A Legacy of Spies

The other year, in preparation for a novel I hoped would have more intrigue and action than I was used to writing, I decided to break with my comfort zone and read a few spy novels to deconstruct the genre and see how the action was set up and paced. I’d read a James Bond novel once and was less than impressed; the movies I loved so much were horribly dull novels, and the book-Bond looked much more like Truman Capote than any pretty-boy actor.

I didn’t want to waste time, so I Googled “best spy novels”, and one of the top two on almost every list was John LeCarré’s 1974 novel Tinker, Tailor, Soldier, Spy, so that was the one I read first.

The lists were right. The book was brilliant, and I couldn’t put it down. After that I rushed out to watch the 2012 BBC film version, an incredible cast including Toby Jones, Gary Oldman, Benedict Cumberbatch, John Hurt, Tom Hardy, and more – which was still excellent, though some people prefer the 1979 mini-series adaption with Alec Guinness (that’s Obi Wan Kenobi to some of you). The strangest part was that, while reading the book, I had already cast Toby Jones in one of the roles in my head  –  but as Peter Guillam, though, not Percy Alleline as he was in the film.

Why so good? Well, see – like Ian Fleming, John LeCarré (real name: David Cornwell; spies aren’t allowed to use their real names to publish novels) was an actual British spy in World War II, so he knows the ins and outs and tiny little details of how the game is played, layers upon layers of secrets and trades and double-dealings. He’s lived it first hand, and that makes all the believable difference. He began writing novels in 1961 (Call for the Dead), but it wasn’t until his third novel in 1963, The Spy Who Came In From the Cold, that he hit the best-seller list and wound up quitting MI6 (the British Secret Intelligence Service) to pursue writing full time.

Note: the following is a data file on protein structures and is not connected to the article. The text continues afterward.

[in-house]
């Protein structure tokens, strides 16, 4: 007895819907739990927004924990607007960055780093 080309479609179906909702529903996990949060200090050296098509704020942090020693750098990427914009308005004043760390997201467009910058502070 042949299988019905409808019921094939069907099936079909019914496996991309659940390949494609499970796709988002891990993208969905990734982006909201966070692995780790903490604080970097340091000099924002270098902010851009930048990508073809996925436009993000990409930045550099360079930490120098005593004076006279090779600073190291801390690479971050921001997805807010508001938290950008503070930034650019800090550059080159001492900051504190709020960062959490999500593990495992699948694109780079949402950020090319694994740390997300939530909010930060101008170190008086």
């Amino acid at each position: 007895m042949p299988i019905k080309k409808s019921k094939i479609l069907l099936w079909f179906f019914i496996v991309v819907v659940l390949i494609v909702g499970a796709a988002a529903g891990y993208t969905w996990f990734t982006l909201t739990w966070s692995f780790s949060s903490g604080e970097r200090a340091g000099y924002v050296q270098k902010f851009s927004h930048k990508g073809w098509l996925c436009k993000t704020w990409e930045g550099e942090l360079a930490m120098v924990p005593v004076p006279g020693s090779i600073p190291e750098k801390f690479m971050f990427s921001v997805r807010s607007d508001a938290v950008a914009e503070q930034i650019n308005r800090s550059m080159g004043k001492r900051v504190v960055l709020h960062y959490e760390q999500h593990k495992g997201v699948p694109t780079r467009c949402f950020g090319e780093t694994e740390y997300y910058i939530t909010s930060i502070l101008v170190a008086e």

While all of us sit here and think, why would you quit being an awesome spy to write books?

But LeCarré certainly is good at it, with more than 24 novels to his name, almost all of them best-sellers. Several have been made into successful film adaptions, including The Constant Gardener (2005), starring Ralph Fiennes and Rachel Weisz, The Spy Who Came in From the Cold (1965) starring Richard Burton, and the recent delicious adaption of The Night Manager (2016), starring Tom Hiddleston and Hugh Laurie, a book that reads more like a James Bond adaption than a Bond novel does.

Unable to sit still in retirement, LeCarré, now 86, has pumped out yet another novel last year, A Legacy of Spies, a conclusion of sorts for George Smiley’s people, his ex-agent who keeps coming back. Pulling his best-loved characters from so many of his novels, LeCarré manages to weave them together with new characters in present-day, finding new depths and bringing new truths to light, even after 50 years. LeCarré shows that time has not diminished him nor his characters, and if you think you know how it will end, like all of his works, it’s pretty well guaranteed you don’t.